The European Union’s open borders policy has allowed Islamic State terrorists to set up sleeper cells in Britain, Germany and Italy where they are planning Paris and Brussels style attacks, America’s most senior intelligence chief has said.
Briefing journalists in New York, James Clapper, the US Director of National Intelligence, warned of a “fundamental conflict” between open borders and security in Europe. He said that IS terrorists have already taken advantage of the migrant crisis to slip into Europe, where they are plotting their next big atrocities.
He said: “On the one hand there is the European Union’s incentives and drives to promote openness and free movement of people and goods and privacy, which is in some ways in conflict with the responsibility each country has as a nation state to protect the security of its border and its people.
“So there’s countervailing processes.”
Asked whether Britain, Germany and Italy have sleeper cells similar to those in Paris and Brussels, he said “Yes, they do.
“This is obviously a concern of ours and our European allies. We continue to see evidence of plotting on the part of Isil in the countries you name.”
130 people were killed when ten Islamic State fanatics attacked numerous targets in Paris last November. One of them, Salah Abdeslam fled to Brussels where he is believed to have associated with the terrorists who carried out co-ordinated suicide bombing attacks at Brussels airport and a metro station in the city. 34 people were killed in the bombings.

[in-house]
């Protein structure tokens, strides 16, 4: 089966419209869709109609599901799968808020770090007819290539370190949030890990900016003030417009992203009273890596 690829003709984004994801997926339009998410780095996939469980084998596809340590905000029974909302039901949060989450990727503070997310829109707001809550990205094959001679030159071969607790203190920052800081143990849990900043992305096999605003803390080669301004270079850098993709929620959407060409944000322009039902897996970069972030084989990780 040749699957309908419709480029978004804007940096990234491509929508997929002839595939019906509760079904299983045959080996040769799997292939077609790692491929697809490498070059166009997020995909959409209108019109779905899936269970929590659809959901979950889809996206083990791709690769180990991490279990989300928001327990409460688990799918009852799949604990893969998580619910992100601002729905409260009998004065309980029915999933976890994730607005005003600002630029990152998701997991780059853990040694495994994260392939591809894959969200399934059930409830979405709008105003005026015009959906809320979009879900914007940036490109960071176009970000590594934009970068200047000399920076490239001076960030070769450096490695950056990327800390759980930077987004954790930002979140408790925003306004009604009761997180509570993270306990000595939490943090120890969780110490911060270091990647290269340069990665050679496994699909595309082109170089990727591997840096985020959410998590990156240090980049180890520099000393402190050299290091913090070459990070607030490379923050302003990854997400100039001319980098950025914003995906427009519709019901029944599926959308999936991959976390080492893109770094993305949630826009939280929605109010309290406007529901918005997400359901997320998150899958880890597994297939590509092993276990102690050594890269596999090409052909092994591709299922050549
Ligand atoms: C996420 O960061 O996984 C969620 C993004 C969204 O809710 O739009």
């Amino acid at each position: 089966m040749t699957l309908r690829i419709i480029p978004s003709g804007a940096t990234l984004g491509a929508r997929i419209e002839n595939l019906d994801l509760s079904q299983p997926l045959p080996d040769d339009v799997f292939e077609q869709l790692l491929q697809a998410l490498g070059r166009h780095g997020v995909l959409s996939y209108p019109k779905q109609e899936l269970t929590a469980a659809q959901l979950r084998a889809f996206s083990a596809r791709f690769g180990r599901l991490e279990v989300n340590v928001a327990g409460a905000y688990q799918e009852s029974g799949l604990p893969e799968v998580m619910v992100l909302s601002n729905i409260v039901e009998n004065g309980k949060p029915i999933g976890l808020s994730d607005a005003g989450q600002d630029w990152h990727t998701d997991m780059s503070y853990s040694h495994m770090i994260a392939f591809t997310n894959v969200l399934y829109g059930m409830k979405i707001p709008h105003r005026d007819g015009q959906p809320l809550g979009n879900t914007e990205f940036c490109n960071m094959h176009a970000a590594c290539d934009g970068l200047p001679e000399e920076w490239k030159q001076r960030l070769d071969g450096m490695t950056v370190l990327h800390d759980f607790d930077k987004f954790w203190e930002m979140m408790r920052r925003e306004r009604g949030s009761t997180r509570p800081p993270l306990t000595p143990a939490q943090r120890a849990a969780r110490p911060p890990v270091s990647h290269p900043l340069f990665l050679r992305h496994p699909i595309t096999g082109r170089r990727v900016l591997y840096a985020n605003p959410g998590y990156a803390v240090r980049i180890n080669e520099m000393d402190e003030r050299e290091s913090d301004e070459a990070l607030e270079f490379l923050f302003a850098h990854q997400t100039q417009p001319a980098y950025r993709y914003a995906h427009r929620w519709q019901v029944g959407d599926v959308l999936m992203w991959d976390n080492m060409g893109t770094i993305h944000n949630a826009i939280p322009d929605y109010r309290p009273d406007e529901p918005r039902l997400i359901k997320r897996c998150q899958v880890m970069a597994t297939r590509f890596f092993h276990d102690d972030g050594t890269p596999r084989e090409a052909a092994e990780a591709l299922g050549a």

Since then, intelligence services have been working hard to compile a picture of how the terrorists undertook the operations.
“We’ve learned that they are fanatic, very OPSEC conscious — meaning operational security conscious — they’re very mindful of that,” Mr Clapper said.
“They have taken advantage, to some extent, of the migrant crisis in Europe — something which the nations, I think, have a growing awareness of.”
Mr Clapper has urged European nations to be more open to sharing intelligence as a way to beat the terrorists. Two weeks ago he led a delegation of American intelligence officers to Germany, where they met with their European counterparts in what he described as an effort “to promote more sharing between and among the nations in Europe.
“That, right now, is a major emphasis of ours,” he added.
Keith Vaz, chairman of the Commons home affairs select committee said: “This is a worrying view which needs to taken very seriously as it comes from a key ally which works with the UK closely on these matters.
“There are worrying concerns about free movement across the EU. Once someone passes through the external border of the EU there are simply no checks before they get to the UK. Even there they are not challenged robustly enough as they are EU citizens. These gaps need to be addressed.”
Mr Clapper’s warning echoes that of Andrew Parker, head of MI5, who last October warned that “mass casualty” attacks were being planned in Britain and that the threat from IS showed “no signs of abating.” According to Parker, six major terrorist plots were thwarted in 2015 alone.
Western intelligence officers have said that it is very difficult to tell where the next attack will come, but it is understood that Germany and Britain are most concerned about being targeted next. Much of the information comes from within Islamic State itself, through propaganda communications.
Claude Moniquet, a former French intelligence officer who follows terrorism trends told the New York Times that Britain is mentioned most often as a potential target during online chatter.
He found statements on the internet in French published on the same day as the Brussels attacks by the Al Wafaa Foundation, a media organization close to Islamic State officials which read: “I am addressing this article to David Cameron, the pig of the crossbearers; he should not believe that the attacks aimed at Brussels and at Paris will not reach London.
“Soon, the soldiers of the caliphate will besiege England. Even before America.”